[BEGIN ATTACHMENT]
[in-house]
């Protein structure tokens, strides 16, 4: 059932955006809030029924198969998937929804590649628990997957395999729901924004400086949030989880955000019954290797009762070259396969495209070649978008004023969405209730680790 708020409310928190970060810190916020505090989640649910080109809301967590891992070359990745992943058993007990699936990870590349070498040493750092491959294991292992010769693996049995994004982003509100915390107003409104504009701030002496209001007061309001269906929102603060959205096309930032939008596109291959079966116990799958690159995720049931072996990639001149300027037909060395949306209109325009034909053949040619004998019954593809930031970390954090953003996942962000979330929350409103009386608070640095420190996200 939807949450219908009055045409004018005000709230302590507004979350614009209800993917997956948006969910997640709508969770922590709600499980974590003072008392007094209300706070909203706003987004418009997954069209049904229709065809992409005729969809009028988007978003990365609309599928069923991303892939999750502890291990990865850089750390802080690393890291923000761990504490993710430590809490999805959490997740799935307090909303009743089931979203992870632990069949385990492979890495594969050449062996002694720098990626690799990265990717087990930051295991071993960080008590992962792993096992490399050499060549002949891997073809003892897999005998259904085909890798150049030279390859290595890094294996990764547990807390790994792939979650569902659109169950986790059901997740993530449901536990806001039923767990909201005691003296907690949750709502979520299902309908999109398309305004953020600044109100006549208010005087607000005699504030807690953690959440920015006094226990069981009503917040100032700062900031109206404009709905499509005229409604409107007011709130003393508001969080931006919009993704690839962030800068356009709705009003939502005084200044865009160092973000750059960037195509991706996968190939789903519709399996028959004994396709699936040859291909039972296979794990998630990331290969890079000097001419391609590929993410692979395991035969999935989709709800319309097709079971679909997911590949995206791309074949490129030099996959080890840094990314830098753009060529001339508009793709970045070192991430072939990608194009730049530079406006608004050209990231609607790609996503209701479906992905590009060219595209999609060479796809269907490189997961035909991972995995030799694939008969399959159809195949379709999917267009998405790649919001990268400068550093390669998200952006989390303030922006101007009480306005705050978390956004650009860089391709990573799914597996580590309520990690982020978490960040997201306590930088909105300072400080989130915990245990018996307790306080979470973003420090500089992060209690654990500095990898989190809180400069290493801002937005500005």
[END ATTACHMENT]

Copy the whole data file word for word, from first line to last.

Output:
[in-house]
């Protein structure tokens, strides 16, 4: 059932955006809030029924198969998937929804590649628990997957395999729901924004400086949030989880955000019954290797009762070259396969495209070649978008004023969405209730680790 708020409310928190970060810190916020505090989640649910080109809301967590891992070359990745992943058993007990699936990870590349070498040493750092491959294991292992010769693996049995994004982003509100915390107003409104504009701030002496209001007061309001269906929102603060959205096309930032939008596109291959079966116990799958690159995720049931072996990639001149300027037909060395949306209109325009034909053949040619004998019954593809930031970390954090953003996942962000979330929350409103009386608070640095420190996200 939807949450219908009055045409004018005000709230302590507004979350614009209800993917997956948006969910997640709508969770922590709600499980974590003072008392007094209300706070909203706003987004418009997954069209049904229709065809992409005729969809009028988007978003990365609309599928069923991303892939999750502890291990990865850089750390802080690393890291923000761990504490993710430590809490999805959490997740799935307090909303009743089931979203992870632990069949385990492979890495594969050449062996002694720098990626690799990265990717087990930051295991071993960080008590992962792993096992490399050499060549002949891997073809003892897999005998259904085909890798150049030279390859290595890094294996990764547990807390790994792939979650569902659109169950986790059901997740993530449901536990806001039923767990909201005691003296907690949750709502979520299902309908999109398309305004953020600044109100006549208010005087607000005699504030807690953690959440920015006094226990069981009503917040100032700062900031109206404009709905499509005229409604409107007011709130003393508001969080931006919009993704690839962030800068356009709705009003939502005084200044865009160092973000750059960037195509991706996968190939789903519709399996028959004994396709699936040859291909039972296979794990998630990331290969890079000097001419391609590929993410692979395991035969999935989709709800319309097709079971679909997911590949995206791309074949490129030099996959080890840094990314830098753009060529001339508009793709970045070192991430072939990608194009730049530079406006608004050209990231609607790609996503209701479906992905590009060219595209999609060479796809269907490189997961035909991972995995030799694939008969399959159809195949379709999917267009998405790649919001990268400068550093390669998200952006989390303030922006101007009480306005705050978390956004650009860089391709990573799914597996580590309520990690982020978490960040997201306590930088909105300072400080989130915990245990018996307790306080979470973003420090500089992060209690654990500095990898989190809180400069290493801002937005500005």